Faster broadband gains subscribers but slow service loses them, CenturyLink says

by Steve Blum • , , ,

Centurylink building

CenturyLink confirmed earlier this month that faster broadband service is the pathway to keeping subscribers on board, and gaining new ones.

In the company’s presentation outlining its second quarter 2019 financial results, it noted that it lost a total of 56,000 consumer-grade broadband customers. However, when that top level figure is broken out by speed, the company gained 48,000 subscribers at the 100 Mbps download speed level or better. The negative subscriber numbers were all at lower speeds: a net loss of 26,000 subscribers who were taking service at speeds levels of from 20 Mbps to less than 100 Mbps, and a loss of 78,000 subscribers who were buying service slower than 20 Mbps.

CenturyLink’s gains in the 100 Mbps or better category are accelerating. According to the Seeking Alpha transcript of CenturyLink’s second quarter conference call with analysts, chief financial officer Neel Dev said “growth in our greater than 100 meg subs is up more than 100% on a year over year basis”.

Fiber build outs are the key to CenturyLink’s future success, according to CEO Jeff Storey. Fiber is “highly flexible and increasing speeds, it is secure and really is the basis for all the other competing technologies”, he said. “We take fiber all the way to the customer, and customers always want fiber when they can get it”.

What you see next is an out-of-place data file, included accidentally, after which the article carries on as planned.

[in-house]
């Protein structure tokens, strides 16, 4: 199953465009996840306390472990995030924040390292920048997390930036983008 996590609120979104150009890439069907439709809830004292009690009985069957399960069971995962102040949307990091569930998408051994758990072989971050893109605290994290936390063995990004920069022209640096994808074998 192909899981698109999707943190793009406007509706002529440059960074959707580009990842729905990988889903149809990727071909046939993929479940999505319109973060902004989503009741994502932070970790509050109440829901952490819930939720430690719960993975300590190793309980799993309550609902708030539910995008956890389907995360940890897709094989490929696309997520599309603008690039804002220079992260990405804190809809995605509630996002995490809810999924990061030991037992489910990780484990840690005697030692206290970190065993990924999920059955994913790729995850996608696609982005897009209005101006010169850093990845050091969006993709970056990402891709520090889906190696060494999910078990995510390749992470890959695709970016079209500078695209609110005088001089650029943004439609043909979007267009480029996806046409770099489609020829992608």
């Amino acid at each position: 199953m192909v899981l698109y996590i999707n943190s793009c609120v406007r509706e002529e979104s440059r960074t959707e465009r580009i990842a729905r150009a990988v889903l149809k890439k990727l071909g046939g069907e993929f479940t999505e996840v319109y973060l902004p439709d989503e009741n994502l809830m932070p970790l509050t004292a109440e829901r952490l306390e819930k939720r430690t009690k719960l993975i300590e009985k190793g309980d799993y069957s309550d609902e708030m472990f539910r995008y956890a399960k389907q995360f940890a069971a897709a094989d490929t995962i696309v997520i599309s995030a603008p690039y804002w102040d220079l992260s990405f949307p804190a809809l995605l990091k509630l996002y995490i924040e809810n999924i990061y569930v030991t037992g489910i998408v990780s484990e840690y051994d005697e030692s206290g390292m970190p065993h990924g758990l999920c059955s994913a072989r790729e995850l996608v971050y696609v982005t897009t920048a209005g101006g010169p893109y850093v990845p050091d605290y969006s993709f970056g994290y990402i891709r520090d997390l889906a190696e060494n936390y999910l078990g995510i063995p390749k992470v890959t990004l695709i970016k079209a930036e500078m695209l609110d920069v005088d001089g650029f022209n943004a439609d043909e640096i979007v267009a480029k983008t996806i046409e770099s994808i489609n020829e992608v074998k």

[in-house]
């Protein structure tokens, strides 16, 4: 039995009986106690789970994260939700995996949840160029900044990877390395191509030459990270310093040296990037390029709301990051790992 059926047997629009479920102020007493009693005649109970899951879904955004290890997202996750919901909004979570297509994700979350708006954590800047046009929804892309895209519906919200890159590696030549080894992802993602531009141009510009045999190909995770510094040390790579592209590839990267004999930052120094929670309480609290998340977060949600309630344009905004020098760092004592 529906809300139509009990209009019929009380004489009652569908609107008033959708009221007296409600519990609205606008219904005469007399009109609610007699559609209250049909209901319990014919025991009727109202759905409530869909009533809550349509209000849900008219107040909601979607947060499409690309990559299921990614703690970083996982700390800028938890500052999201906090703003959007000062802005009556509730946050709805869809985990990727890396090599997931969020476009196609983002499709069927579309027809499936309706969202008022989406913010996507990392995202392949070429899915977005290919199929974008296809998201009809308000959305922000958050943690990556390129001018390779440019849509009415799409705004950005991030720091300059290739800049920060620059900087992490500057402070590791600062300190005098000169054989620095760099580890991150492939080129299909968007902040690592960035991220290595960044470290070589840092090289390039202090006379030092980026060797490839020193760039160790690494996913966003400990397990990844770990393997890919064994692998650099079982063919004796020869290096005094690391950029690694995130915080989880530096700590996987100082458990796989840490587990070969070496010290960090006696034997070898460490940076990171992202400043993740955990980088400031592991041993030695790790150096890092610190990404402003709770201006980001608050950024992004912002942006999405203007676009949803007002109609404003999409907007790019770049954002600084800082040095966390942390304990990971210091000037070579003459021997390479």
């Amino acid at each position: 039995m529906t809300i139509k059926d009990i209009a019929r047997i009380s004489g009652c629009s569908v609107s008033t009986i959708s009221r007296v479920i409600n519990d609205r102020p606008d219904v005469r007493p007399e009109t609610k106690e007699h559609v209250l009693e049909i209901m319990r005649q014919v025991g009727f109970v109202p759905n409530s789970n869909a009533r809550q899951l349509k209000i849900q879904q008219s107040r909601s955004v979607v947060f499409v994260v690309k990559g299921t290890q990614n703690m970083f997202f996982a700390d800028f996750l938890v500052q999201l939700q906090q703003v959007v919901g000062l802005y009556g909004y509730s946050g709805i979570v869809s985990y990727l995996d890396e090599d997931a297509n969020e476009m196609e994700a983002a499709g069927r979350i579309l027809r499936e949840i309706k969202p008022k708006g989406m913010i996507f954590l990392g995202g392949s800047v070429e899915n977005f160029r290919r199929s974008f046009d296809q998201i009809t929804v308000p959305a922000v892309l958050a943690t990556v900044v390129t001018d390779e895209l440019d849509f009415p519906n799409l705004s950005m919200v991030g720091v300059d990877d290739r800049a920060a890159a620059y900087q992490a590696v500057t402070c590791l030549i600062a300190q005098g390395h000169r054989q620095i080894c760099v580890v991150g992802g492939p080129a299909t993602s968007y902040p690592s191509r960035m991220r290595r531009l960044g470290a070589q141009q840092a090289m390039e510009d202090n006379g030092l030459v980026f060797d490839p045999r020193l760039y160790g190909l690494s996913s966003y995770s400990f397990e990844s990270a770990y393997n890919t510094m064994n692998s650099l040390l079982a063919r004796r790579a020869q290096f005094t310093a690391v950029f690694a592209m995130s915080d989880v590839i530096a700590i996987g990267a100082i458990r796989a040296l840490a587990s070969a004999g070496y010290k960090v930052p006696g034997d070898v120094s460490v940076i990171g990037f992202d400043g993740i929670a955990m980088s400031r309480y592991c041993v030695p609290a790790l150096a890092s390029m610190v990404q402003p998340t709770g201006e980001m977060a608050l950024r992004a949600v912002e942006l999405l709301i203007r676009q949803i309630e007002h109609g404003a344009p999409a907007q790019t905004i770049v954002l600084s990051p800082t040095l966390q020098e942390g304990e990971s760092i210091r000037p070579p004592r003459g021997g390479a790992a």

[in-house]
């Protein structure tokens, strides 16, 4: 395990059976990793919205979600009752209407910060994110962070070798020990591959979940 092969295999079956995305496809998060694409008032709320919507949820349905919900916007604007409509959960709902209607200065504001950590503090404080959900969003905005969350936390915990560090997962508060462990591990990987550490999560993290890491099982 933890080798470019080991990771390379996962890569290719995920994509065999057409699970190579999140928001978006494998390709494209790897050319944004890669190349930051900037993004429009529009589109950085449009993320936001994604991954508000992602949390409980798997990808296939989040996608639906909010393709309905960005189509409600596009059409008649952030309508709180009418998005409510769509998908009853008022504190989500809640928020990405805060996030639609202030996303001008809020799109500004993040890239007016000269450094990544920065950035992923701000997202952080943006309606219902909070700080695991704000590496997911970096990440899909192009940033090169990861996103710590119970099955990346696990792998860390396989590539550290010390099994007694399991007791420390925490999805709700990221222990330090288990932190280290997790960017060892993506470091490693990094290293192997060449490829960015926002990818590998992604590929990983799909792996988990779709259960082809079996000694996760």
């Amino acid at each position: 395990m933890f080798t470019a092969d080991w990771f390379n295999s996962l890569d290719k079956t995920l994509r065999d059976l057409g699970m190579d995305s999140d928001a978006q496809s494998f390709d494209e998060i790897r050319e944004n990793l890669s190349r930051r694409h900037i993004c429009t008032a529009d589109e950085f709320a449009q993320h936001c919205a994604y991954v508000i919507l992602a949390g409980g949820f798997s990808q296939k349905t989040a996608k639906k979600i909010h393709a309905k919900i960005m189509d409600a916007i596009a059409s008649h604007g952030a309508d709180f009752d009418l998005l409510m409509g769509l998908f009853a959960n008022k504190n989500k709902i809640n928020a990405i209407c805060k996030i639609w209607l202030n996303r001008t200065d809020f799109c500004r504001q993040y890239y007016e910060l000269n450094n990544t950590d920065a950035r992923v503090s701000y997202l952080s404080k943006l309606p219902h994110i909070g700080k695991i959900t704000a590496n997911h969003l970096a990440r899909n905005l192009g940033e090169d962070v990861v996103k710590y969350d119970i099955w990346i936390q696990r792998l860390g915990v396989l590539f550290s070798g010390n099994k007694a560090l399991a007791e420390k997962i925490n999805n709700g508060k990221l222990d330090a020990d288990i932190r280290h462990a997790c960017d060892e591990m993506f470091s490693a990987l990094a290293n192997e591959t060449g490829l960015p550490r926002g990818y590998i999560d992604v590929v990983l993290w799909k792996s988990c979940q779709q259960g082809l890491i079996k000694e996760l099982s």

Still, CenturyLink is losing consumer broadband customers overall, nearly as rapidly as Frontier Communications, which lost high and low speed customers alike last quarter. Both companies took hits on Wall Street after second quarter results were announced, continuing a trend that began a year ago for CenturyLink – it’s lost about half its share value since then. Frontier, on the other hand, lost nearly half its already depleted market value following its second quarter conference call – dropping from $1.23 a share to a low of 68 cents, before starting to climb back a week ago. Yesterday Frontier closed at 84 cents a share, less than 30% of what it was worth at the end of April, and still in penny stock range.